en.wikipedia.org/wiki/Nymph#Classificati...

---

* Oriental kami and shens are fey creatures?

* Le-Shay from "Epic Levels Handbook" shouldn´t be forgorten, they can be useful later. Shide (canon creature in "Dark Matters" could be a elf subrace with le-Shay ancestors...

* If I could I would add optional background to nymphs. A beauty lady who lives always alones in the forest is too boring, only a fay version of "throphy wife" nPC. Some nymphs could be less solitary and linked to a town (a firshemen village or silviculture&fruit company store), or protect a sacred place. Let´s imagine that friendly granny, the mayor´s mother, really is a disguised grain nymph. Some unseeile nymphs are wifes of some powerful and rich noble...(being a evil psychopath doesn´t mean cause a blood bath if it isn´t necesary nor fun). 

Nymphs could be wonderful character to create D&D paranatural romance stories...(or parody of these ones). 

* Could be brownies be a PC subrace?

* Could be Arak fays from Shadow rift (Ravenloft) generic creatures? (Alve, brag, fir, muryan, portune, powrie, shee, shith and teg).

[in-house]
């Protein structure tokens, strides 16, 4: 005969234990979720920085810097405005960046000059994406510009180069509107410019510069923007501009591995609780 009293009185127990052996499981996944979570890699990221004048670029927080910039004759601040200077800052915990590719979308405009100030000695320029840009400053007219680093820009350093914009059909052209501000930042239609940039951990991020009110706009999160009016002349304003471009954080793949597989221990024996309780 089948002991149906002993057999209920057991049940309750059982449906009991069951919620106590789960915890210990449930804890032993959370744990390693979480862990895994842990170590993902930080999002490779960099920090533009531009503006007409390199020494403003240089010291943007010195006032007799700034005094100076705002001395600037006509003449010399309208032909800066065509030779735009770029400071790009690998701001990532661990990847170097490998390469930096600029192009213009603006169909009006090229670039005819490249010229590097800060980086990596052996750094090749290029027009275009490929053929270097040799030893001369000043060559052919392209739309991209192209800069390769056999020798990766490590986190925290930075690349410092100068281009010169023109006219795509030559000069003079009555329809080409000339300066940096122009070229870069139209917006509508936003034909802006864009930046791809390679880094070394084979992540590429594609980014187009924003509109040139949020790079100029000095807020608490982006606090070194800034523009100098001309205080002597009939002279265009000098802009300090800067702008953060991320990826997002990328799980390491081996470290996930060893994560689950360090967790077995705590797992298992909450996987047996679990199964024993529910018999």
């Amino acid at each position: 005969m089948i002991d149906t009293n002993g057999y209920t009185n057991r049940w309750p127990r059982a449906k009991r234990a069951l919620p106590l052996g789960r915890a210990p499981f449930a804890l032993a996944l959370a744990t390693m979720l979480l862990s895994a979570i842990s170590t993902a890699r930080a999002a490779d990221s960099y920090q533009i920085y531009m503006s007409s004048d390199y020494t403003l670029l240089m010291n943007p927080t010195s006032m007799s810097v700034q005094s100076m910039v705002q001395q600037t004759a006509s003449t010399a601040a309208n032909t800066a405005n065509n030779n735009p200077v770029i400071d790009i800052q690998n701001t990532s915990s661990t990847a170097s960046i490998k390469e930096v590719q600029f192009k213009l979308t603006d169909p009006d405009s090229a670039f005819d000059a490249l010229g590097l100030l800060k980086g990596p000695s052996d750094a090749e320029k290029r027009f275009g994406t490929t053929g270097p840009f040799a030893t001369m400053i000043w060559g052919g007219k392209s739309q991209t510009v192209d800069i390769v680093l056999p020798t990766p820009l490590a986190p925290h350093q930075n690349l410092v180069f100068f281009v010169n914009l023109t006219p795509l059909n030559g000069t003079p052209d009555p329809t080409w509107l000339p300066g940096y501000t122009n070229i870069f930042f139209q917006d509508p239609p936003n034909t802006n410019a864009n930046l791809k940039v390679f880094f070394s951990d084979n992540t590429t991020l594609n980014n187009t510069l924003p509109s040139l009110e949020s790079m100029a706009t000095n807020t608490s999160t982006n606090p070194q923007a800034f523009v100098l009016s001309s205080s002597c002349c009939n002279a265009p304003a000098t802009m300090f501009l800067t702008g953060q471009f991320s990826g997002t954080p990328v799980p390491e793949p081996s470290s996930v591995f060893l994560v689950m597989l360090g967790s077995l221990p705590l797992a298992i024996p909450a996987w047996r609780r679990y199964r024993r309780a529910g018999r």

* Could sluaghs from Cerilia (birthright) be a fay+undead monster?

* Banshee is undead...we agreed it...but... could she be fay subtype too?

"Say me what you're showing off for, and I'll say you what you lack!" (Spanish saying)

 

Book 13 Anaclet 23 Confucius said: "The Superior Man is in harmony but does not follow the crowd. The inferior man follows the crowd, but is not in harmony"

 

"In a country well governed, poverty is something to be ashamed of. In a country badly governed, wealth is something to be ashamed of." - Confucius 

I'd prefer for the tree women to simply be a sort of "lesser treant", or something like that, similar to the evil shrub-person monsters from the Sunless Citadel.
Maybe dryads can cast barkskin which is their woody form.
But most importantly, they must still be somewhat attractive.

Orzel, Halfelven son of Zel, Mystic Ranger, Bane to Dragons, Death to Undeath, Killer of Abyssals, King of the Wilds. Constitution Based Class for Next!

I don't like the third one. No vagina = symbolic lack of fertility, which is one of the things that nymphs (especially plant-based nymphs) are all about. I suppose that sort of symbolism might fit for the nymph of a nuclear wasteland or something like the Mournlands, though.